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Nucleic Acids Res. 1989 Apr 11;17(7):2819-33.

DNA topology of the ordered chromatin domain 5' to the human c-myc gene.

Author information

1
Department of Biochemistry, Wright State University, Dayton, OH 45435.

Abstract

DNA restriction fragments located 5' to the human c-myc gene display anomalous electrophoretic mobility on polyacrylamide gels. Computer modeling of the c-myc flanking DNA suggests that the slow-moving DNA fragments spanning nucleotides -1690 to -1054 (relative to c-myc promoter P1) and -718 to -452 form large left handed superhelices or curved structures while the fast-moving DNA fragment spanning nucleotides -407 to +78 has an unusually straight structure. These analyses also predict a periodic array of localized regions of bending through the superhelical domains. Micrococcal nuclease digestion of isolated nuclei reveals that the slow-moving DNA fragments exist in an ordered chromatin structure stable to nuclease, whereas the digestion pattern of the fast-moving DNA fragment suggests a less ordered array of nucleosomes or a non-nucleosomal chromatin structure.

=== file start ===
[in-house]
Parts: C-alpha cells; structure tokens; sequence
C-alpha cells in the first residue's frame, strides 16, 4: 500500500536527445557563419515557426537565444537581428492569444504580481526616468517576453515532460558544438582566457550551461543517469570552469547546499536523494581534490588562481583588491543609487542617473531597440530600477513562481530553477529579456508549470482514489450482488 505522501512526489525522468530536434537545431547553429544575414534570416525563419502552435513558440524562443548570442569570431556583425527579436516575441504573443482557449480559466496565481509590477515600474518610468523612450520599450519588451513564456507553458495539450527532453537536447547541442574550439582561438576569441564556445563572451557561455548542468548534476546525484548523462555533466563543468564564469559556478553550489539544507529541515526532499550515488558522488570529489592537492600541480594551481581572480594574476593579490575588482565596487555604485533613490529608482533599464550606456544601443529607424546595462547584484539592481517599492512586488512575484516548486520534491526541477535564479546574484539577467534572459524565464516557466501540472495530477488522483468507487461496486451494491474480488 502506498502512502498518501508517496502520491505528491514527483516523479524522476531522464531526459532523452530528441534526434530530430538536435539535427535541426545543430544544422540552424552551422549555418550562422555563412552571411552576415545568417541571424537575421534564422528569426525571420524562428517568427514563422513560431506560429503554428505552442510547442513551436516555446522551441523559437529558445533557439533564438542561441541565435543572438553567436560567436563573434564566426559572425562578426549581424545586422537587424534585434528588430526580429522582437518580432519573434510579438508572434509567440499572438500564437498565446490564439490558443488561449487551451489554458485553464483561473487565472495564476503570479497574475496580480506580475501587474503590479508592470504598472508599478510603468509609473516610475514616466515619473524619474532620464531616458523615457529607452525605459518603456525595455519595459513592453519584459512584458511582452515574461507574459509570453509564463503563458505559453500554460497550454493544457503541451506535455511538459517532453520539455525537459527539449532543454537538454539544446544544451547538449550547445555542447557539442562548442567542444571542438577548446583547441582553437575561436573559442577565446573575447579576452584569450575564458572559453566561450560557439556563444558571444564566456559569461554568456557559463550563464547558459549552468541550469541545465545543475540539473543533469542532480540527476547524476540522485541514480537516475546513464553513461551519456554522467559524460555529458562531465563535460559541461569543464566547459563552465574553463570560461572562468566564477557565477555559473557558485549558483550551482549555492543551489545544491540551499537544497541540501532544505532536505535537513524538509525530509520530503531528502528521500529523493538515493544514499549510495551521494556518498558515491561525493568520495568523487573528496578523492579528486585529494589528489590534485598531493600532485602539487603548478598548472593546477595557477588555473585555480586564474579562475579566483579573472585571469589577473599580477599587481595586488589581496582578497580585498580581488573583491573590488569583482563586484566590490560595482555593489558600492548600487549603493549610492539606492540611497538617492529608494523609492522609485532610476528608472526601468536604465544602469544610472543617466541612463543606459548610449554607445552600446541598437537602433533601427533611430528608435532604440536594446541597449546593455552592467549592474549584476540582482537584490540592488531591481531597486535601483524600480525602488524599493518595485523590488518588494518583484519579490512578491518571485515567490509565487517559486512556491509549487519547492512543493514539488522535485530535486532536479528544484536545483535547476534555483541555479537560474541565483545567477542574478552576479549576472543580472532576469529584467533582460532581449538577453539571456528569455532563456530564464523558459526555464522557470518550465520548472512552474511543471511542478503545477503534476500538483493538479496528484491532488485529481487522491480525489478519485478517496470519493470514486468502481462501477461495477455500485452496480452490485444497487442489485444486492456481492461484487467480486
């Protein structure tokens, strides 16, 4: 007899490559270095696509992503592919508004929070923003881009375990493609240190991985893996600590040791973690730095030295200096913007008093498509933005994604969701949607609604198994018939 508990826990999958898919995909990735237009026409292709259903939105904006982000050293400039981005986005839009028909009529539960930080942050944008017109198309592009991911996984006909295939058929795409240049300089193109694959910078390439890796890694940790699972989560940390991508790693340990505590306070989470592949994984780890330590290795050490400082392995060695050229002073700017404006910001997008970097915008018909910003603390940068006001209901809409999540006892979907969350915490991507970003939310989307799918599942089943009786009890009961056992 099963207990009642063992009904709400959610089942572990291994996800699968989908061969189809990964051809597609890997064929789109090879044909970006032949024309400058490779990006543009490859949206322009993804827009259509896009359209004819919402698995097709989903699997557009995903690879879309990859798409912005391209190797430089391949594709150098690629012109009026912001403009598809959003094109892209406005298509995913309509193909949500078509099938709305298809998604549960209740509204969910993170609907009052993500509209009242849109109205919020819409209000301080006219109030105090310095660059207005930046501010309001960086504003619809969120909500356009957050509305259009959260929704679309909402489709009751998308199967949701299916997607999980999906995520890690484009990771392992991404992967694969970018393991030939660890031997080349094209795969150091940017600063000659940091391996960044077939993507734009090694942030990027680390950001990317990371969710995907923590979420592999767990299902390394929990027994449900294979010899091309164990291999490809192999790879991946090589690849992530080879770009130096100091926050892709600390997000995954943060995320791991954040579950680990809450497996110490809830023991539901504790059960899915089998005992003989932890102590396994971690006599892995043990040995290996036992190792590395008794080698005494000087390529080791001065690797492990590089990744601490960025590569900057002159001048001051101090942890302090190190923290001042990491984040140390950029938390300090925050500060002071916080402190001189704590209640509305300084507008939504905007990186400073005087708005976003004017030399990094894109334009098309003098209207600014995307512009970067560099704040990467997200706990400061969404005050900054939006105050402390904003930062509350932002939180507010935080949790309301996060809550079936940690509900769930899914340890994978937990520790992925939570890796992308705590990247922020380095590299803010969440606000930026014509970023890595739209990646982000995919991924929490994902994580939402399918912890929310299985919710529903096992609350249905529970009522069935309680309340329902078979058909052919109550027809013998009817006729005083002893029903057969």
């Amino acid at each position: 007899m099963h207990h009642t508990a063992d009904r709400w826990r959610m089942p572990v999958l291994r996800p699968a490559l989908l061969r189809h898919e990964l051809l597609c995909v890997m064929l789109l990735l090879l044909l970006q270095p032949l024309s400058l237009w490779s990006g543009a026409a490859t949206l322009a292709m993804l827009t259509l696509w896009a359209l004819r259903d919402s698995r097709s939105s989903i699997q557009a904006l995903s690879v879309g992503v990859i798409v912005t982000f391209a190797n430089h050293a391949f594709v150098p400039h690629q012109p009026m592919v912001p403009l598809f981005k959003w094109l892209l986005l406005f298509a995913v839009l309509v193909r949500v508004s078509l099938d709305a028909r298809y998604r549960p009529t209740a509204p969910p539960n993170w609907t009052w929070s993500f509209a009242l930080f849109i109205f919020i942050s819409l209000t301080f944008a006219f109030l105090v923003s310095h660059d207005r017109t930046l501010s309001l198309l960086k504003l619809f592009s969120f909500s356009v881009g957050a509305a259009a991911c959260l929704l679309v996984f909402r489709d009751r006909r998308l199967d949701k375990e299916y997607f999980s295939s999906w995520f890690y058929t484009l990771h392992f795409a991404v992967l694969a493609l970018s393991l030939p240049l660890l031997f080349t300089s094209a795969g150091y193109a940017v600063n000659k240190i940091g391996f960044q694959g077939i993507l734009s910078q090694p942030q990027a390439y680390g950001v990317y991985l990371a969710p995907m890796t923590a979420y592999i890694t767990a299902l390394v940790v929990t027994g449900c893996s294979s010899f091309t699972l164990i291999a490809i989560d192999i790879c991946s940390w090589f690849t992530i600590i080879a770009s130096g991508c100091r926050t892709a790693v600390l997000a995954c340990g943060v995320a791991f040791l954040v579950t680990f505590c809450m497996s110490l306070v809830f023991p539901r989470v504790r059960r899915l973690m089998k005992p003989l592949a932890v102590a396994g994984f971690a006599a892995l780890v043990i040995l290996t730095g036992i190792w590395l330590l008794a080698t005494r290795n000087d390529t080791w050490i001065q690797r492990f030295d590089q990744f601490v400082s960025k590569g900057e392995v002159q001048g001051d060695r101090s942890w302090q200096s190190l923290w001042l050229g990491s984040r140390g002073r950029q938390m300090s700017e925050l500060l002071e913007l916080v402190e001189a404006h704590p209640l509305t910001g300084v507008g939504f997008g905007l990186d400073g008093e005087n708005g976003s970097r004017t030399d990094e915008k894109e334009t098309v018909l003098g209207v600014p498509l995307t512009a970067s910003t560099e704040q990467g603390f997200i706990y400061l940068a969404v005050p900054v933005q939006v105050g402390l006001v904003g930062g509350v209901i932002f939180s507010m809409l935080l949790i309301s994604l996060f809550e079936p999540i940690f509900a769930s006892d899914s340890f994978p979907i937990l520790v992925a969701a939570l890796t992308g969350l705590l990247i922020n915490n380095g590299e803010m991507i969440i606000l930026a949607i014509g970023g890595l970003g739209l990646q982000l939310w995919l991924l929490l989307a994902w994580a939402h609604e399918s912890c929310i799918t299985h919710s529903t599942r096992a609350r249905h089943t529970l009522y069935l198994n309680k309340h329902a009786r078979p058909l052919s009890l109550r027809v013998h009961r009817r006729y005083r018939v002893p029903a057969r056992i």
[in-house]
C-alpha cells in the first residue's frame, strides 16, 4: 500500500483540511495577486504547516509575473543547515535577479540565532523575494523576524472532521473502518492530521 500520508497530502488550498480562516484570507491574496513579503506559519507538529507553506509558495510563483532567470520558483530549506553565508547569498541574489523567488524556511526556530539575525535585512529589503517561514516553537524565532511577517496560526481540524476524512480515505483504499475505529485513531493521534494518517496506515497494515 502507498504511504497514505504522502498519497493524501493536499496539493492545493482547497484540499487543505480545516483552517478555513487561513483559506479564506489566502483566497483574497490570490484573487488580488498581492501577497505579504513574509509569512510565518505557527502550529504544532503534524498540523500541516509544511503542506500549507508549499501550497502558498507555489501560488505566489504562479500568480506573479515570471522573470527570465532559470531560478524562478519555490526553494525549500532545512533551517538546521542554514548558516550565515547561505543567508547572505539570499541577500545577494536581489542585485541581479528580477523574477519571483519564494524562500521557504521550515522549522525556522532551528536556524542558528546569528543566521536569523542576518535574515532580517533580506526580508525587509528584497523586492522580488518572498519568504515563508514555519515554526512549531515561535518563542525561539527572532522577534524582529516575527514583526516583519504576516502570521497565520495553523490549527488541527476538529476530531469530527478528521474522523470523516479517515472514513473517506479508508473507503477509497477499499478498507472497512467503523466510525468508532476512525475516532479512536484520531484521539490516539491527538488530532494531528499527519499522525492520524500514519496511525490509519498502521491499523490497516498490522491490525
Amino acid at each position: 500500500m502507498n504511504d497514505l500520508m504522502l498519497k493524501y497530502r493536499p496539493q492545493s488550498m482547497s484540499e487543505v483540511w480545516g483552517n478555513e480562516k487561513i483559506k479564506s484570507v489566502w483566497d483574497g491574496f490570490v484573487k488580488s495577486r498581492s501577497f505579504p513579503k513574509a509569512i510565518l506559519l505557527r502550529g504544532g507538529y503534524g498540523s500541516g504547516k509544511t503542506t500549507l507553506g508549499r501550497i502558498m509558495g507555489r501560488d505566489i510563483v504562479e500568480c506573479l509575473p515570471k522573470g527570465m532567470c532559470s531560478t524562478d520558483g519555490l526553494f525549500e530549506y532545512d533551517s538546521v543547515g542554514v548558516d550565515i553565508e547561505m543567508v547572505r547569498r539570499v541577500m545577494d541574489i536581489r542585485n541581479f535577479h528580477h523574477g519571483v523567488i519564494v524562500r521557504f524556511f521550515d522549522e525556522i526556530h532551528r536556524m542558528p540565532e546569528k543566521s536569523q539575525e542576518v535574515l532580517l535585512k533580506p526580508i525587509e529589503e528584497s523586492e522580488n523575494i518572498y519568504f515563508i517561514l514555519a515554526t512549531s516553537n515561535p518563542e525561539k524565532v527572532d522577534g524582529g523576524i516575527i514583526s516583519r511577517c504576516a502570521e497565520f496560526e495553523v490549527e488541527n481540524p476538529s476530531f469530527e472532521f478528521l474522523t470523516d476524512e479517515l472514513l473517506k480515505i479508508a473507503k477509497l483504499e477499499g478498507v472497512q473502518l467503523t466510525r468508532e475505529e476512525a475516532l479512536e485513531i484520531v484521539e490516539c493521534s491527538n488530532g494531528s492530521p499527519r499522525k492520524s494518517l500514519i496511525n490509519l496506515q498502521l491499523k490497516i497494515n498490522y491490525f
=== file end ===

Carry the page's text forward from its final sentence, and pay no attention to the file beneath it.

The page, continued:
PMID:
2717410
PMCID:
PMC317659
DOI:
10.1093/nar/17.7.2819
[Indexed for MEDLINE]
Free PMC Article

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